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LOCK your D&D scenes

Written by Expy - Published on September 1, 2007
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Instant Campaign Builder Part V: LOCKing scenes

This article is part of the Instant Campaign Builder Project.

The LOCK technique

I read about the LOCK system in a fiction writing book and quickly figured that it would be useful for my D&D game planning. According to this system here are the 4 elements of a scene:

  • Lead
    • In a roleplaying game the leads are the PCs. Rich, well-fleshed out PCs can trigger great scenes. If you plan a scene around the characters in the group, chances are your players will enjoy it. The lead can also be an interesting NPC, a strange location or a special object like a precious artifact.
    • Anything that grabs your players attention is a good lead. When planning a scene just ask yourself Why would my players or their characters care? A lead has to be interesting enough to make everyone in the party care.
  • Objective
    • Once you have a strong foundation for your scene (the lead) you can work on an objective. What will the characters want to do? If there is no clear course of action stemming from the lead, it might be a good idea to plant clues in earlier scenes that will allow your players to react to the scene and decide on an objective.
    • Note that the objective should not be set by the DM, but rather by the characters.
  • Conflict
    • Having set an objective, the characters move on, but something opposes them. An NPC, a monstrous creature, their environment, themselves, anything. As long as the PCs face a challenge their reach their goal you’re all set.
  • Knockout (or Kick ass)

    • Your players were intrigued, decided on a course of action, and their characters overcame obstacles to reach their goal. What’s next? The knock out! The end of the scene has to be memorable. No matter what the scene is about, there is always a way to spice it up. Even if the PCs just vanquished an uber-villain they can stumble upon some mysterious fact or witness a strange event that leaves them wondering.
    • The knockout can also consist of resolution. Your PCs have just achieved one of the main goals of the campaign? Reward them accordingly and it should make the scene memorable. Let the characters bask in their own glory. But even if you choose this option you can squeeze an unexpected twist in the celebration.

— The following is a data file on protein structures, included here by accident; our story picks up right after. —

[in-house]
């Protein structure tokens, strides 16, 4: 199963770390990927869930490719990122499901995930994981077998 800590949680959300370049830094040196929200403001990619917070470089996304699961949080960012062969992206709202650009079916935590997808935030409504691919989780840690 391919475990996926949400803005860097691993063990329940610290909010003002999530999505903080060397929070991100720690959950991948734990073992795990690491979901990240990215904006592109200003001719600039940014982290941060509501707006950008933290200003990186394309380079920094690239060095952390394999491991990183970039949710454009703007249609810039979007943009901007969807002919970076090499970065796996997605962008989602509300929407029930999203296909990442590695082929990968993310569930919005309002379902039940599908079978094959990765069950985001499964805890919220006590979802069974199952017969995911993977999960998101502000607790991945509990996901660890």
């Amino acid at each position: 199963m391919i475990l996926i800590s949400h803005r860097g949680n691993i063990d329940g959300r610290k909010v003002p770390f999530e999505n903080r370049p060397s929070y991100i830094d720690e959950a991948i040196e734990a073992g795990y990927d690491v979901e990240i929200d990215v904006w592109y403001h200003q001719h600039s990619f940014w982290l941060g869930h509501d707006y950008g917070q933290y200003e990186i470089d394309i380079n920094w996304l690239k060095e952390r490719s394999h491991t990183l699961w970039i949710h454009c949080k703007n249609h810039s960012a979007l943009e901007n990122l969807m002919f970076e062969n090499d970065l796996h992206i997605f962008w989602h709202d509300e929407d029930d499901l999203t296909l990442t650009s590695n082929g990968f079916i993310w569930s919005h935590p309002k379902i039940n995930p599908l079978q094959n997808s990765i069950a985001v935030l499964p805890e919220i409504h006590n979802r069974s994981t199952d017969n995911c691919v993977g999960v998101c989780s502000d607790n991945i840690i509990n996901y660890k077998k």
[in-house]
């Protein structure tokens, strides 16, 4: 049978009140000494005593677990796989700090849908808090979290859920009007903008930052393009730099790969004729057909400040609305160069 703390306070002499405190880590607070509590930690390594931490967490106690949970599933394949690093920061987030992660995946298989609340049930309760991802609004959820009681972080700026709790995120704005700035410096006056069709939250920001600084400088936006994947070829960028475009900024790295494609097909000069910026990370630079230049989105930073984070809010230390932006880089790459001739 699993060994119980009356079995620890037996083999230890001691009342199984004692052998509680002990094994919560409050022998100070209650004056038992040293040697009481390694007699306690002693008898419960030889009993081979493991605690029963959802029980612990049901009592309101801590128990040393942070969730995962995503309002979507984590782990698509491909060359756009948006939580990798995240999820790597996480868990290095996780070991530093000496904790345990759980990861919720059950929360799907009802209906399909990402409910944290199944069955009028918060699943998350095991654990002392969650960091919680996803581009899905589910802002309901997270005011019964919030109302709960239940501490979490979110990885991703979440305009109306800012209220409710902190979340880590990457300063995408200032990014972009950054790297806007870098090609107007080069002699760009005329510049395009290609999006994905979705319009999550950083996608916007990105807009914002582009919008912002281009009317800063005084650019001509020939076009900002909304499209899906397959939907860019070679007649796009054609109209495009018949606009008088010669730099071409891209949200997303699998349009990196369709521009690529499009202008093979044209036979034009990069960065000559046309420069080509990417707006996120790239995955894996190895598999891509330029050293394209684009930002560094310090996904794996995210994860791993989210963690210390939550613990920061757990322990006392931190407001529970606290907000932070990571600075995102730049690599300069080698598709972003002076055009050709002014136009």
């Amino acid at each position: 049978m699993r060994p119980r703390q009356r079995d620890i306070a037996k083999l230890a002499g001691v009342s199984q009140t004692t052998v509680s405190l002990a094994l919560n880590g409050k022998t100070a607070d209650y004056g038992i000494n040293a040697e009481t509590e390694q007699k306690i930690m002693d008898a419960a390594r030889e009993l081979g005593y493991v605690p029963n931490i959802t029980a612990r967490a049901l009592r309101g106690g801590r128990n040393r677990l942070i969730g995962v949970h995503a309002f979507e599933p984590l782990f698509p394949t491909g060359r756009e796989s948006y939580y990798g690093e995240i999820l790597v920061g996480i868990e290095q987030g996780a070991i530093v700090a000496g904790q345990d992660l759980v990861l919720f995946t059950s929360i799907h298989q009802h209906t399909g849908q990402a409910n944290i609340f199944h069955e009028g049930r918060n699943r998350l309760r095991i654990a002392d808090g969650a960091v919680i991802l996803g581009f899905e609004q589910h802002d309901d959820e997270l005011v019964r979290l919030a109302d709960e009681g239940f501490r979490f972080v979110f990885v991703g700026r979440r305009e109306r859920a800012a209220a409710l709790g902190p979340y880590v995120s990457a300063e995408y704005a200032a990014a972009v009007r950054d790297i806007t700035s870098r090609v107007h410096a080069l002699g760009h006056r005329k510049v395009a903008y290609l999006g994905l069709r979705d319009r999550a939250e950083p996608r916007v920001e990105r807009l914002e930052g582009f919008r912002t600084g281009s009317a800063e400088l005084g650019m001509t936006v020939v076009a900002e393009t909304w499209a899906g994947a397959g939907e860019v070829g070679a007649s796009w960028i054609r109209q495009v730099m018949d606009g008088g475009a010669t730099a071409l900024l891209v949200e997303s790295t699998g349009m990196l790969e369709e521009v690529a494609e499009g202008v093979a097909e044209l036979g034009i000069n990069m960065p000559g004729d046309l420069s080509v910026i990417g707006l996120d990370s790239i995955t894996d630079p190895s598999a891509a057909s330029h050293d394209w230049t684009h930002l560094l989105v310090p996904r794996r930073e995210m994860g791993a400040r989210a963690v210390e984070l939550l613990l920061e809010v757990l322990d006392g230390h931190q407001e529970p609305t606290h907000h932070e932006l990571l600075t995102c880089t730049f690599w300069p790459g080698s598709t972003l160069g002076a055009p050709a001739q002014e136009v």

I hope this system helps you create engaging adventures that your players will love. Have fun DMing!

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Written by Expy

Meet Expy The Red Dragon

Expy is the mascot for DungeonMastering.com and the real mastermind behind Expy Games. He likes to hoard treasure, terrorize neighbors, burn down villages, and tell white dragon jokes..

No matter how fearful the legends claim dragons are, they always end up being defeated in 5 rounds by adventuring parties they encounter. That’s what dragons are – experience points for the heroes in your Dungeons & Dragon party. And this mascot is no different, hence the name Expy.

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5 Responses to “LOCK your D&D scenes”
  1. Pal Mercy says:

    Thanks for the tips. I think it will help me solve one of my biggest problems of campaign building: where do I start?

  2. Stûnibu says:

    hmmm, most of that basic but its good to be reminded because its importain to keep it freash. I also had a thought that when my PC’s finish the adventure they r on i should have them at a celerpartion that gets crashed by the NPC that they banwished (i plan for him 2 escape)

    hmmm

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  1. […] Instant Campaign Builder #5: LOCKing scenes Like this website? Subscribe by e-mail or RSS feed. Like this article?  Email it to a friend! August 20, 2007 | Posted in News, Campaigns & Adventures | Post a comment « D&D Monday morning speedlinking Instant Campaign Builder – Part I: Knowledge » […]

  2. […] the PCs might choose to participate in or not. Examples of how I try to build my campaign events: LOCK your D&D scenes, Parallel Adventure #1. I’ll also try to prepare a few 5 room […]

  3. […] a close second. If you know what the characters want to do or what they remember, planning a scene that won’t fizzle is much […]



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